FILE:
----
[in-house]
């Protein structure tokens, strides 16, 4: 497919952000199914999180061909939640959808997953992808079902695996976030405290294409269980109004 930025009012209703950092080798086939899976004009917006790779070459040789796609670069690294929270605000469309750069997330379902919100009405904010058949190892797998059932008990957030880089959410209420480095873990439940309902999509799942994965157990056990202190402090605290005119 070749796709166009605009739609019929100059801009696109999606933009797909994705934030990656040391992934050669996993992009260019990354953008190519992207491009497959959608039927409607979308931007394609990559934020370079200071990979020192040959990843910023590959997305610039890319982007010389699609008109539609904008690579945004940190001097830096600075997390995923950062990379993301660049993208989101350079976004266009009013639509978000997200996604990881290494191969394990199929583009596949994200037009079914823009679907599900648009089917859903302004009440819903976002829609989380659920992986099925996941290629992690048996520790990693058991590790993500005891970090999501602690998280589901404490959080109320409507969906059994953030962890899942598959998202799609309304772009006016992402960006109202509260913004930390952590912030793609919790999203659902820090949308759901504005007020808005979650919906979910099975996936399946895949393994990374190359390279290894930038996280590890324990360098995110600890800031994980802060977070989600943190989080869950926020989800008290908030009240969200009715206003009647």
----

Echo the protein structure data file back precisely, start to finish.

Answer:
[in-house]
């Protein structure tokens, strides 16, 4: 497919952000199914999180061909939640959808997953992808079902695996976030405290294409269980109004 930025009012209703950092080798086939899976004009917006790779070459040789796609670069690294929270605000469309750069997330379902919100009405904010058949190892797998059932008990957030880089959410209420480095873990439940309902999509799942994965157990056990202190402090605290005119 070749796709166009605009739609019929100059801009696109999606933009797909994705934030990656040391992934050669996993992009260019990354953008190519992207491009497959959608039927409607979308931007394609990559934020370079200071990979020192040959990843910023590959997305610039890319982007010389699609008109539609904008690579945004940190001097830096600075997390995923950062990379993301660049993208989101350079976004266009009013639509978000997200996604990881290494191969394990199929583009596949994200037009079914823009679907599900648009089917859903302004009440819903976002829609989380659920992986099925996941290629992690048996520790990693058991590790993500005891970090999501602690998280589901404490959080109320409507969906059994953030962890899942598959998202799609309304772009006016992402960006109202509260913004930390952590912030793609919790999203659902820090949308759901504005007020808005979650919906979910099975996936399946895949393994990374190359390279290894930038996280590890324990360098995110600890800031994980802060977070989600943190989080869950926020989800008290908030009240969200009715206003009647």